This and other experiences convinced us that presentations should include live demonstrations whenever possible, something which was not easy to accomplish given the technology of that era. On one memorable occasion, we presented a paper at a WESCON meeting in San Francisco before an audience of several thousand people. Roland and Truett arranged for the shipment of two teleputer terminals to San Francisco, the installation of a modem and a "conditioned" telephone line to UCSB, and a closed circuit TV projection system with a camera trained on one teleputer scope, the image being projected on a huge screen, clearly visible to the whole audience. Glen asked me to make the presentation, while he stayed in Santa Barbara to baby sit the computer. Along with the other 3 speakers for that session, I was seated on the stage at a table which held a keyboard and a small Tektronix storage scope (the camera being trained on a second, slaved scope.) A partition at the front edge of the table made it possible for me to use the keyboard and watch the scope, out of sight of the audience. During the two talks preceding mine, I kept playing with the system, getting a nice, warm feeling from the fact that it was working perfectly. When my turn to speak came, I carried the keyboard, which was on a long cable, to the podium. and launched into a description of the system and some illustrations of using it to solve problems.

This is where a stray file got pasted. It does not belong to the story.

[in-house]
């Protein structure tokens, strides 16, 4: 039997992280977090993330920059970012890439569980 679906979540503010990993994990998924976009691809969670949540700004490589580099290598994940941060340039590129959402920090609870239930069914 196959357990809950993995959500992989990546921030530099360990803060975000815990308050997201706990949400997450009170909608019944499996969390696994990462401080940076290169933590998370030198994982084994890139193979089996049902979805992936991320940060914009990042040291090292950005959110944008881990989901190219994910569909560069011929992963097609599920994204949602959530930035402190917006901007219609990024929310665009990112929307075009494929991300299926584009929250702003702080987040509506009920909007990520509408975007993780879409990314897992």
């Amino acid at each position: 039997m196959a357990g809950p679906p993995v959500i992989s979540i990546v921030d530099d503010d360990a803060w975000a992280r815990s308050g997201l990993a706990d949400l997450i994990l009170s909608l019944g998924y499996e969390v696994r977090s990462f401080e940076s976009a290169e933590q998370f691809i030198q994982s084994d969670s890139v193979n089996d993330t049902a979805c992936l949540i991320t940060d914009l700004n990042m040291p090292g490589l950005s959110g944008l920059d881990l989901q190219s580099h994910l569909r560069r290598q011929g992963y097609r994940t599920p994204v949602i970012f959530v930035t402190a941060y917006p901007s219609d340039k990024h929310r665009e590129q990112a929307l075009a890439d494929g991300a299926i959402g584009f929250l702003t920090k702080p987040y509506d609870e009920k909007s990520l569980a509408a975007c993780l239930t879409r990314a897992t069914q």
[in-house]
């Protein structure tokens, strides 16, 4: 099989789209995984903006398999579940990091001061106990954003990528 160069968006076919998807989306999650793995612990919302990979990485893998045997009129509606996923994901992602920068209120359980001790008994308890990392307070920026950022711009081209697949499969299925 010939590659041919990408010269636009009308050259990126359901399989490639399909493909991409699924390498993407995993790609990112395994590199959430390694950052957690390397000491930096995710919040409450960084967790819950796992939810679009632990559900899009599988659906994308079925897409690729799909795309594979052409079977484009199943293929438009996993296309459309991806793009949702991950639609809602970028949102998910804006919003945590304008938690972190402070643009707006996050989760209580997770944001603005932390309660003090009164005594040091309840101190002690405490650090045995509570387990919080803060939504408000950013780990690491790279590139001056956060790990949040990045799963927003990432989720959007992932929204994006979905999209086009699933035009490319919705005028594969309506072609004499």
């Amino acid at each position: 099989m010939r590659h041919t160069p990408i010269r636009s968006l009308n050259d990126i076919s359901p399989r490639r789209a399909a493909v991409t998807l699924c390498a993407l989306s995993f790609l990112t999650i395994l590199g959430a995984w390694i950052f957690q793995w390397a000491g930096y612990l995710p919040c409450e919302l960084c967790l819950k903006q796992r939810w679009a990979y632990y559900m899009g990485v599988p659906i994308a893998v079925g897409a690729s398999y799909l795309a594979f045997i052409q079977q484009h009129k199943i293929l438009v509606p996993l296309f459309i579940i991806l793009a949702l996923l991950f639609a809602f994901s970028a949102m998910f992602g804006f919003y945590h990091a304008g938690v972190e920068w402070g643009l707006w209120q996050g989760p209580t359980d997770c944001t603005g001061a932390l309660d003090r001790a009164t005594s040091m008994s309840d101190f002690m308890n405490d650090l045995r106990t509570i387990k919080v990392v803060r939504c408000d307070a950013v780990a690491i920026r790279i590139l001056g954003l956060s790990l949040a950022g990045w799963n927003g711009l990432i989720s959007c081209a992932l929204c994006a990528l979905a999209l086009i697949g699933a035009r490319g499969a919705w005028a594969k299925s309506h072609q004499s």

I had been talking only a few minutes when, to my horror, the telephone attached to the modem (which was sitting at the back of the stage) began to ring. I assumed that it must be Glen calling, and since he knew that I had started the talk, he must have something absolutely critical to tell us. "Roland," I said into the microphone, "could SOMEONE please answer that!". This was a catastrophic error on my part for when Truett picked up the phone there was no one on the line -- but the computer connection was broken! When Truett tried to phone Glen on that line, he could only get a busy signal, since Glen (who, it turned out, had not been calling us) had no way of knowing our situation. With considerable egg on my face, I fell back on the weak expedient of describing to the audience what they would be seeing on the screen at each point, if the system were operational. Shortly before the end of my allotted time, Roland and Truett somehow got things working again, but it was a traumatic experience for all of us. (Later, Roland discovered that the ringing had been triggered by some of the walkie-talkies used by the security or conference personnel on duty in the auditorium. Had I had the wit to ignore the ringing, all would have been well.)